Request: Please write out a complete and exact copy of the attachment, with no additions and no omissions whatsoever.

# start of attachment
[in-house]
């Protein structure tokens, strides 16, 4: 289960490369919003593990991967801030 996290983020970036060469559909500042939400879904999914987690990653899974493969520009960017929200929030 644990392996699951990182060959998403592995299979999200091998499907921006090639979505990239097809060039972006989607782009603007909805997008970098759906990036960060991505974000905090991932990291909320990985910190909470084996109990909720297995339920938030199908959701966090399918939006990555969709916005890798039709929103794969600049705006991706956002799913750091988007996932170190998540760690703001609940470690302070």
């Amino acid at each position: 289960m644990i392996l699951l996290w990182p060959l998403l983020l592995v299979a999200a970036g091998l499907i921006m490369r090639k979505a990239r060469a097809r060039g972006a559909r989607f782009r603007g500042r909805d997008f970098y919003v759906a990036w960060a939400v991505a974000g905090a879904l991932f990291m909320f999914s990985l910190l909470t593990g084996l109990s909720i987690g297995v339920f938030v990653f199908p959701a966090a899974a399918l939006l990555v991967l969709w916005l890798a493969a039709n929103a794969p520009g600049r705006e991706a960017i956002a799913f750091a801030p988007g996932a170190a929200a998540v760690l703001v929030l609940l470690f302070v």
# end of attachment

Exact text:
[in-house]
């Protein structure tokens, strides 16, 4: 289960490369919003593990991967801030 996290983020970036060469559909500042939400879904999914987690990653899974493969520009960017929200929030 644990392996699951990182060959998403592995299979999200091998499907921006090639979505990239097809060039972006989607782009603007909805997008970098759906990036960060991505974000905090991932990291909320990985910190909470084996109990909720297995339920938030199908959701966090399918939006990555969709916005890798039709929103794969600049705006991706956002799913750091988007996932170190998540760690703001609940470690302070």
């Amino acid at each position: 289960m644990i392996l699951l996290w990182p060959l998403l983020l592995v299979a999200a970036g091998l499907i921006m490369r090639k979505a990239r060469a097809r060039g972006a559909r989607f782009r603007g500042r909805d997008f970098y919003v759906a990036w960060a939400v991505a974000g905090a879904l991932f990291m909320f999914s990985l910190l909470t593990g084996l109990s909720i987690g297995v339920f938030v990653f199908p959701a966090a899974a399918l939006l990555v991967l969709w916005l890798a493969a039709n929103a794969p520009g600049r705006e991706a960017i956002a799913f750091a801030p988007g996932a170190a929200a998540v760690l703001v929030l609940l470690f302070v």